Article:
eOne person assumes the photo you took Or in Liston and 1965 It’s my favorite – it’s even been called the greatest sporting photo ever. But my favorite photo that I took is Ali v Williams, no doubt about that. It is the only one of my pictures hanging in my house. I have photographed everything in my career, from Charles Manson to the Pope, but I have never taken a better photo.
You fired 35 fights on me. I was by the ring on Sports Illustrated when he won the world title in Miami in 1964 and my photo shoots for that cover so by the time of the Battle of Cleveland Williams I was well established. Williams was a very promising heavyweight but an underdog. The main thing I remember from that night is how excited I was how it was portrayed. Positioning the camera above the ring goes way back, perhaps to the days of Joe Lewis, and definitely Sugar Ray Robinson. But the lights that lit those fights were always 20 to 25 feet above the ring and there wasn’t a lens wide enough to capture the entire scene; The photographers used fisheye lenses so the ring did not look completely square.
When Houston Starlet It was the first of its kind. It had 50,000 seats, the lighting width was 80 feet and had to be 80 feet above the track to avoid blocking anyone’s view in the highchair. They could have brought this excavator straight to the ground so the camera was easy to mount to it. I realized I could use a normal lens and get the full ring with symmetry, press rows around.
I always go to my job ready. If the fight is at 10pm on a Saturday, I won’t show up at 7pm and have a beer with my buddies first. I would be on Wednesday, four days earlier, to deal with propaganda warriors and circuit electricians to set up the strobe lights and distant camera. I remember having a test roll developed before the fight to make sure my exposure and focus were correct.
I bet there would be a good knockout. Sometimes a fighter collapses on his chest or falls into ropes, but Williams has fallen flat on his back. I knew it happened in a good place but I had no idea how it looked until the movie was developed.
I was always a little crazy – most of the paparazzi don’t walk around the magazine’s photo labs, but I was going to make sure they didn’t spoil my movie. I remember seeing this photo appear as if it was yesterday. It was still wet, destined for the dryer, but even then I knew it was special. Today, fighters come into the ring as wrestlers. But in 1966, that was the old tradition: Champion in white pants, Challenger in black, and no pennants or patrons on the track. The symmetry was perfect.
Look closely at the photo and you can see two TV microphones hanging down, one near Ali’s head and the other near Williams. All I had to do was be one foot forward, or Williams could have dropped yards to his right, and it would have been a bad shot.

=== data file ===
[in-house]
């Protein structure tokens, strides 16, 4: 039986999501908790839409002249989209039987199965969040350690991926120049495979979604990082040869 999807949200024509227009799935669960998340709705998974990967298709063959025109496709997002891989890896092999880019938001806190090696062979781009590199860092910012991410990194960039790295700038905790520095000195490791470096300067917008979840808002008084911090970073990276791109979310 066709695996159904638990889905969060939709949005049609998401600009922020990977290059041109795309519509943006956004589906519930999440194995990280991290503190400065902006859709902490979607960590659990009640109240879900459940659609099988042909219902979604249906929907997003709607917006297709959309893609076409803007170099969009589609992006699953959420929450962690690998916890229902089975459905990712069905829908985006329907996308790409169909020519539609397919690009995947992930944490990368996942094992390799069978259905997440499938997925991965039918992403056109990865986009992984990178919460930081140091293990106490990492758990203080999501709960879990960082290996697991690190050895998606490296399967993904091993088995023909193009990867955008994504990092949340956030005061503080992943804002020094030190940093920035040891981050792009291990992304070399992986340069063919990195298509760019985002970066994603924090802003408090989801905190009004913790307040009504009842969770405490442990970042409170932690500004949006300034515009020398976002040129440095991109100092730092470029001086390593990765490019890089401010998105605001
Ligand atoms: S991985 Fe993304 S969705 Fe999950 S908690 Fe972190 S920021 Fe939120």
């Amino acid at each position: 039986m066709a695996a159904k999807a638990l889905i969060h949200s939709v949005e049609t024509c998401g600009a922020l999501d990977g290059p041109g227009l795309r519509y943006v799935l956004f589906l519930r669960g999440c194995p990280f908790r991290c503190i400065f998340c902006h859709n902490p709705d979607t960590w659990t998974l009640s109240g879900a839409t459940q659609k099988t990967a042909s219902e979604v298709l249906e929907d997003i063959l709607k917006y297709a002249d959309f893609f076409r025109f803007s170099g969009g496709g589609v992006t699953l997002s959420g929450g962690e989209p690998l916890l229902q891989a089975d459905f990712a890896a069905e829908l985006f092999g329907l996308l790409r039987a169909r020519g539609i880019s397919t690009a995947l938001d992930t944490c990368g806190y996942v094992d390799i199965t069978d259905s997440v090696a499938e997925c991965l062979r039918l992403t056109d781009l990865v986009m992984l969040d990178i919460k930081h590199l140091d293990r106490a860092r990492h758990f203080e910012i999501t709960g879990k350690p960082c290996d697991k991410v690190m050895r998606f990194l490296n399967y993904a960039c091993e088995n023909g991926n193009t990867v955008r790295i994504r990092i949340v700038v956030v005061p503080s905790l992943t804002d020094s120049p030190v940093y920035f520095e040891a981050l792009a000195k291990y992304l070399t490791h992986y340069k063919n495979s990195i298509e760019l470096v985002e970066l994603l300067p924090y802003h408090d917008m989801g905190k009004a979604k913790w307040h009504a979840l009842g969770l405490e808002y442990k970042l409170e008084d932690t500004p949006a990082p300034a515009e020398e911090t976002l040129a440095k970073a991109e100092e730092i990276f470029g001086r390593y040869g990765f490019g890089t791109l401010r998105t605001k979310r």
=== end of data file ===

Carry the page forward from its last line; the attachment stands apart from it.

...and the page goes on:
The photo didn’t immediately get much praise; She ran small at Sports Illustrated. But the paparazzi saw that. Ali’s next fight against Ernie Terrell was in the same spot, and luckily there were three or four photographers all competing for the same spot on the lighting platform!
Ali was just one of the sweetest humans I have ever met. He used to stop at a Jewish nursing home on his way back to Kennedy Airport and chat with old residents there – I went with him once. They wrapped it up saying, “You’re not good, you know, Joe Lewis was going down your ass!” He would reply: “No way, I would have received him in two rounds!”
On the one hand I can count on the athletes I photograph who have become social friends, however Muhammad Ali He is one of them. We were friends until he died, and his wife is still a friend of mine. Even when Parkinson’s disease was so debilitating, he was always available. He had a hard time having a conversation by the end, but he always liked having friendly faces.
Has he ever commented on this shot? Twice. Whenever someone asked him about this picture or a picture of Liston, he’d say, “Oh, that’s the bigger picture!” but when Howard Bingham Show him his pictures so Ali says, too, “This is the best picture!” He was always whispering in a journalist’s ear – but it was the same exclusive thing he had just given to three other writers! He loved the camera and loved every microphone. We were taking a shot in the studio and he says “I’ll give you 20 minutes” – then an hour later he’s still suggesting poses.
When you get a great photo, over time you start to see little things that can make it better – maybe if you come tighter, you know? But this photo is almost 55 years old, and to this day, I have never found anything I could have done to improve it. You have hit a home grand slam.
Biography of Neil Leifer
born: Lower East Side, New York, 1942.
trainee: Self-made – but I had a great tutor at our camera club at Henry Street Settlement.
Effects: Hi BiscayneJohn G. Zimmerman, Mark Kaufman, and Marvin E. Newman were my heroes.
High point: “A picture of Ali Liston changed my life.”
Low point“When I fell in the Battle of Fraser in 1974, the referee walked in front of my lens! I put that shot in my book.”
The most important tip: “Be prepared. The more you know about the possibilities, the better.”
• Neil Leifer. boxing. 60 Years of Fighting and Fighting It was published by Taschen (1000th edition) on December 7.
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